Islamabad, Pakistan (CNN) -- Pakistan's religious parties are planning protests this week against any attempts to change the nation's blasphemy laws, a party spokesman said Thursday.
Moulana Amjad Khan, spokesman for the Jamiat Ulema-e-Islam-Fazal ur Rehman (JUI-F) party, said the JUI-F and other religious parties are going to hold the rallies on December 24.
JUI-F recently left the collation government led by President Asif Ali Zardari's Pakistan People's Party.
Religious parties have been upset since the governor of Punjab province, Salman Taseer, helped file a mercy petition with Zardari's office, requesting a pardon for Asia Bibi, a Christian woman sentenced for death for blasphemy.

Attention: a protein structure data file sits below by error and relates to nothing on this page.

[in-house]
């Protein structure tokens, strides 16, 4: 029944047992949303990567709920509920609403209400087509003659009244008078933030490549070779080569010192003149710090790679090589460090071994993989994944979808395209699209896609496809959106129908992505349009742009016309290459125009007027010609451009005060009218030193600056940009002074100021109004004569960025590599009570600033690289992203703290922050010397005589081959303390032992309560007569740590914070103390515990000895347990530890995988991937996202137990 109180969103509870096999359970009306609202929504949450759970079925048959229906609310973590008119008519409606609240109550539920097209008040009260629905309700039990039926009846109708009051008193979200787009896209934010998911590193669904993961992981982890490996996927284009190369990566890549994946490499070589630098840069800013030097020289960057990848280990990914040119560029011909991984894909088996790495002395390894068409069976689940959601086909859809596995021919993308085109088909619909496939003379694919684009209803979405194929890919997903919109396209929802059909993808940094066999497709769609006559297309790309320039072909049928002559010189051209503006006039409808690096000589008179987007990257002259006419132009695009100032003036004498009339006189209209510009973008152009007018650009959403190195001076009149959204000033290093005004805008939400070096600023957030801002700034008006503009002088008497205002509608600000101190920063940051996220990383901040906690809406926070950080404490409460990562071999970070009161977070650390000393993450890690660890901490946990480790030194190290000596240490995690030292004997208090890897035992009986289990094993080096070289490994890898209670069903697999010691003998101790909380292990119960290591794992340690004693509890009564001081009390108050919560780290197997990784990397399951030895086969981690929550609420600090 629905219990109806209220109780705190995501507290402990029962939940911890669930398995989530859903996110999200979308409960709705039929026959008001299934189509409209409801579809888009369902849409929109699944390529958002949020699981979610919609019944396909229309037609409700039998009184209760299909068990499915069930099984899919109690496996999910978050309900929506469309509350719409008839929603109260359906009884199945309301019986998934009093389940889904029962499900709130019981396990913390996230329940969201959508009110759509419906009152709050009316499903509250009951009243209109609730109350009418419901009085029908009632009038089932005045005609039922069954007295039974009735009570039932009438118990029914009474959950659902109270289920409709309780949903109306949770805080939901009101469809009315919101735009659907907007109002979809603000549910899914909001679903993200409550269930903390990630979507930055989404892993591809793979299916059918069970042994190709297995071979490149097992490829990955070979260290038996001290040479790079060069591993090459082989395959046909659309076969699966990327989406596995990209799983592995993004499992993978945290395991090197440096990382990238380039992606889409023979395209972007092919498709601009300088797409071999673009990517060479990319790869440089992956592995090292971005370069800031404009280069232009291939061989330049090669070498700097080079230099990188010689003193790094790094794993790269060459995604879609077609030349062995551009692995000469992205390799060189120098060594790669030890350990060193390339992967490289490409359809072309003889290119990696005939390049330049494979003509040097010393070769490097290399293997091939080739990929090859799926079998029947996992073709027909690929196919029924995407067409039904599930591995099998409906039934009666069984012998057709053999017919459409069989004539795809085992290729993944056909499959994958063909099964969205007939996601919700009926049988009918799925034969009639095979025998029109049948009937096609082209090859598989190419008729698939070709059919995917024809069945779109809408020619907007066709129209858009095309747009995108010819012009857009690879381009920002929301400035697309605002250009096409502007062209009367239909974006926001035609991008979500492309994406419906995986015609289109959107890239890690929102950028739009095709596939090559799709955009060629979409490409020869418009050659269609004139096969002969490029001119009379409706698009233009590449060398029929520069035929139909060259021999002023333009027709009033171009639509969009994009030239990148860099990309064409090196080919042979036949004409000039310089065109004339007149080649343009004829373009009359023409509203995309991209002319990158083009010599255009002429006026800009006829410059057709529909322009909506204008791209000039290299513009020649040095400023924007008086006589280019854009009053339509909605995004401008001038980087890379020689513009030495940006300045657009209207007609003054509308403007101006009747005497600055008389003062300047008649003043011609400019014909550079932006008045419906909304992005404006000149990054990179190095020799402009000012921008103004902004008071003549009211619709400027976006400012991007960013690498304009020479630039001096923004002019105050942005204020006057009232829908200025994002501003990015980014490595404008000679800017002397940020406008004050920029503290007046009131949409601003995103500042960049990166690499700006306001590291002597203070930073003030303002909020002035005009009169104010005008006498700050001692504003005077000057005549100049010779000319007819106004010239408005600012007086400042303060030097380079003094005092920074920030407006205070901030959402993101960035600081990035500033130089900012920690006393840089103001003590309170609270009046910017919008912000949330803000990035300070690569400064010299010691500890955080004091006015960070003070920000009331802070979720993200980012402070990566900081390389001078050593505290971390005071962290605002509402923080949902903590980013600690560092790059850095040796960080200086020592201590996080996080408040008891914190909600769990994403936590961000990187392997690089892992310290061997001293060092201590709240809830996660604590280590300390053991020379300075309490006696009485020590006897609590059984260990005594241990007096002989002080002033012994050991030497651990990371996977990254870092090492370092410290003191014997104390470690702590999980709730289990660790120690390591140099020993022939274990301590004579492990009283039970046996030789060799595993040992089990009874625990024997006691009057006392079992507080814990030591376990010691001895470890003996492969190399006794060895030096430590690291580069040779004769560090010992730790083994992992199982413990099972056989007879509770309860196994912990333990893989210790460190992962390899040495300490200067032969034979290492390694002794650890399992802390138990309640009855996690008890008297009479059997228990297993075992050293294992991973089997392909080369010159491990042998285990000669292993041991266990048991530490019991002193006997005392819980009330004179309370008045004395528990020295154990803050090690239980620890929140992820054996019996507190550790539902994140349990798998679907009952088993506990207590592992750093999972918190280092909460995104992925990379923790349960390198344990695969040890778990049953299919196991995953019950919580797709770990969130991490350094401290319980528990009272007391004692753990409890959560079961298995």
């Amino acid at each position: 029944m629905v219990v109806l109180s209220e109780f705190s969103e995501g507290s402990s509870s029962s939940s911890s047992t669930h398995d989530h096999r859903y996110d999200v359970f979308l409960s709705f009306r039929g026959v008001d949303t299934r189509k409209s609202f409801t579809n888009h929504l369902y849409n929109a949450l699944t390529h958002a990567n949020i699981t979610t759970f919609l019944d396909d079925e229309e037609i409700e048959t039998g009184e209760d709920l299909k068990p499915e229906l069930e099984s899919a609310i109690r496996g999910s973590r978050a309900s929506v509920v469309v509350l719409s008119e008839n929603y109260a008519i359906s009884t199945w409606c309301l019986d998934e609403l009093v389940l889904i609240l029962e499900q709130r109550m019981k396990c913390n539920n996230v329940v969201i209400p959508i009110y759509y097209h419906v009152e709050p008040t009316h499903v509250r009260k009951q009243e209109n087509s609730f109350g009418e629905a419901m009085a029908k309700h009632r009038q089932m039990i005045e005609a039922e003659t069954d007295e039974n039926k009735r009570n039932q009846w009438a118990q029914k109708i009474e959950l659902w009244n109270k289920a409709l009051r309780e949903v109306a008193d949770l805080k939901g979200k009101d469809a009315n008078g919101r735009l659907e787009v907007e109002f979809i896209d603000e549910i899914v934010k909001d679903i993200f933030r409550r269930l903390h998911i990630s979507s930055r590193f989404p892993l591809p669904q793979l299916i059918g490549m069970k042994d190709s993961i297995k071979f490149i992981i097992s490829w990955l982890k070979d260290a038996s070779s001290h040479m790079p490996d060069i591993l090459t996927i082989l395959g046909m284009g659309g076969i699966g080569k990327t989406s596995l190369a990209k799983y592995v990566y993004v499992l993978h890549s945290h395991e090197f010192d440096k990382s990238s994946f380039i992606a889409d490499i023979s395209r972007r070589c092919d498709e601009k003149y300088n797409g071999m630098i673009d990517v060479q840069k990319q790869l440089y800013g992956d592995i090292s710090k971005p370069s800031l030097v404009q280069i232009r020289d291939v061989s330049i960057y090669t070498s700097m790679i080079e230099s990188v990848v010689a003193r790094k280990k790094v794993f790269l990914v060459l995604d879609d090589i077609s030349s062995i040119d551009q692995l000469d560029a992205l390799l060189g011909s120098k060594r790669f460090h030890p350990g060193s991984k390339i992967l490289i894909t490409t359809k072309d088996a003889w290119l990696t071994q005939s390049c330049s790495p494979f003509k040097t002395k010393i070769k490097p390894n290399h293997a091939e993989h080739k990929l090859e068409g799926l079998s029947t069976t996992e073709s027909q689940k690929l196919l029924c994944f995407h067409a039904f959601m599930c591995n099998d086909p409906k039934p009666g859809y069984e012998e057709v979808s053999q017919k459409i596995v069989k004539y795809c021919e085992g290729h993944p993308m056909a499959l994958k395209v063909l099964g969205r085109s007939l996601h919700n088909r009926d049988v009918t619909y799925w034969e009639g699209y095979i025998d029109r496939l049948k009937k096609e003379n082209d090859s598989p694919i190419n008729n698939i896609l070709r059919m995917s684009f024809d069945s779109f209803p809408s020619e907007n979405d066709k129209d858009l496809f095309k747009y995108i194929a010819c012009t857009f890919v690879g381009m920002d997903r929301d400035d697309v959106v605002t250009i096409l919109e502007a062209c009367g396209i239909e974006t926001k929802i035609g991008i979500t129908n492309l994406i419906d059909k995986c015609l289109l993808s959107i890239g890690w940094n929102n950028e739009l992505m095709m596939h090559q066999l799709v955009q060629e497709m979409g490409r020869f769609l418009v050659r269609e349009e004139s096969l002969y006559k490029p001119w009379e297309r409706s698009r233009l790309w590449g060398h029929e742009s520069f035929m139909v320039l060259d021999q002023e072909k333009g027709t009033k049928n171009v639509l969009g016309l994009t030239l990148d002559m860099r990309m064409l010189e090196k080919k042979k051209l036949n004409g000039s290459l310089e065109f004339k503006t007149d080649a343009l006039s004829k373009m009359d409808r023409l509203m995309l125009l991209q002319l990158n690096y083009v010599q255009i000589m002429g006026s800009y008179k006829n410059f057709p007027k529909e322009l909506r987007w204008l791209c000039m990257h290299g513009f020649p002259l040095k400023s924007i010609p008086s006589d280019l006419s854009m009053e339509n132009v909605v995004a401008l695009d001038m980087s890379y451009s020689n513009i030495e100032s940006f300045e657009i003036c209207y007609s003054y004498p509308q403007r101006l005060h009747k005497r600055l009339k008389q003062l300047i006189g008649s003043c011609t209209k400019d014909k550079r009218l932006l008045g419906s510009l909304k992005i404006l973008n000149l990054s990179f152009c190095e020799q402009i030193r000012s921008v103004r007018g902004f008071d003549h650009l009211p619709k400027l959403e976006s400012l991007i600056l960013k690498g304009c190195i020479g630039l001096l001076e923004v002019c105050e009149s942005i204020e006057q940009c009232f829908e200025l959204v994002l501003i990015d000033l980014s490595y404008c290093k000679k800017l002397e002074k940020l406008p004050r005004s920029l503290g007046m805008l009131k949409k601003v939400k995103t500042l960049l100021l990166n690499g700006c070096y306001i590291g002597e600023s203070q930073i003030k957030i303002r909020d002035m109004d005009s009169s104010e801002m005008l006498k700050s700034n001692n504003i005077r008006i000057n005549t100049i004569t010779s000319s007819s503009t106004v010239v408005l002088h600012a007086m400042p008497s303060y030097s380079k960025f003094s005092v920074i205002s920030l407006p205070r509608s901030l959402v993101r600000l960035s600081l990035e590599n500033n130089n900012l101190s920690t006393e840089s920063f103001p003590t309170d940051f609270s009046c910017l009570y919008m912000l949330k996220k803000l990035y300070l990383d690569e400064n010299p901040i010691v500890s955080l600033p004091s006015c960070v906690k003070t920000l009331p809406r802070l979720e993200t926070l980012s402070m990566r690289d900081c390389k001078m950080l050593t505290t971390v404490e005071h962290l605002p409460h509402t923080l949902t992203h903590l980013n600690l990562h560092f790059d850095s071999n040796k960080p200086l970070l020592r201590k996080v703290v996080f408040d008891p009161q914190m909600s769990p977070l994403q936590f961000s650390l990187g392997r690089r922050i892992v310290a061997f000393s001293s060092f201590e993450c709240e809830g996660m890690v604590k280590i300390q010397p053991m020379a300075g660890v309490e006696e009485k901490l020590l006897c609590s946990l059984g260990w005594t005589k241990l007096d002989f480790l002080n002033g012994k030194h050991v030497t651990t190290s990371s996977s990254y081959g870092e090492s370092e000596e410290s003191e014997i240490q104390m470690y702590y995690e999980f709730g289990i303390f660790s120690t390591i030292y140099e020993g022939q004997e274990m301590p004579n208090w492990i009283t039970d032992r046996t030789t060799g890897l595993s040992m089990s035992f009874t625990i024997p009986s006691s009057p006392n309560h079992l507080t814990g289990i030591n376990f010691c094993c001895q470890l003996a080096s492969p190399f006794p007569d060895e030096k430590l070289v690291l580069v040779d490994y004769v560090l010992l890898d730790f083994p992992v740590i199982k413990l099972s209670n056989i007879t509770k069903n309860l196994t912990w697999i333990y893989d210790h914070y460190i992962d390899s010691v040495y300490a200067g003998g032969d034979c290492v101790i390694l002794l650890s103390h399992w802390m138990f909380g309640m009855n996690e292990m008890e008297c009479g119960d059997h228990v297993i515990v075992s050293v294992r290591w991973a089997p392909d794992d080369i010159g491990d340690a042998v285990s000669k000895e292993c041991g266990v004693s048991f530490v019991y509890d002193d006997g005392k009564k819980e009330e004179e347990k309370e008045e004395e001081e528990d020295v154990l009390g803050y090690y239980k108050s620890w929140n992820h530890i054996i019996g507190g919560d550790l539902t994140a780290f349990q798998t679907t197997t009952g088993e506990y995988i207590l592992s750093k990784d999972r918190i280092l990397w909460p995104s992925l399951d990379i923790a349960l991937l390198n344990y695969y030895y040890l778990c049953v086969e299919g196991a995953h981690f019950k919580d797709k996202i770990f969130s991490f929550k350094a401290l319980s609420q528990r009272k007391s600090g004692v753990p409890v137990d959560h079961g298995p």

In November, a Pakistani court found the 45-year-old Bibi guilty of defiling the name of the Prophet Mohammed during a 2009 argument with Muslim fellow field workers. The offense is punishable by death or life imprisonment, according to Pakistan's penal code.
But an investigation by a Pakistani government ministry found the charges stemmed from "religious and personal enmity" and recommended Bibi's release. Zardari has said he would pardon Bibi, but a court has ruled that the president can't act until the sentence is confirmed by a higher court -- a process her lawyer says could take two to three years.
A Pakistani cleric is offering a nearly $6,000 bounty for anyone killing Bibi.
Moulana Yousaf Qureshi made his announcement in early December, condemning any effort by Zardari to pardon or release her.
"I will pay 500,000 rupees for the loyal follower of Muhammad who beheads Asia Bibi," Qureshi told a crowd of several hundred people. The amount is equivalent to about $5,800, or more than six times the country's average annual wage.
About 2 million Christians live in Pakistan, making up slightly over 1 percent of the officially Islamic nation's population of about 170 million, according to government statistics.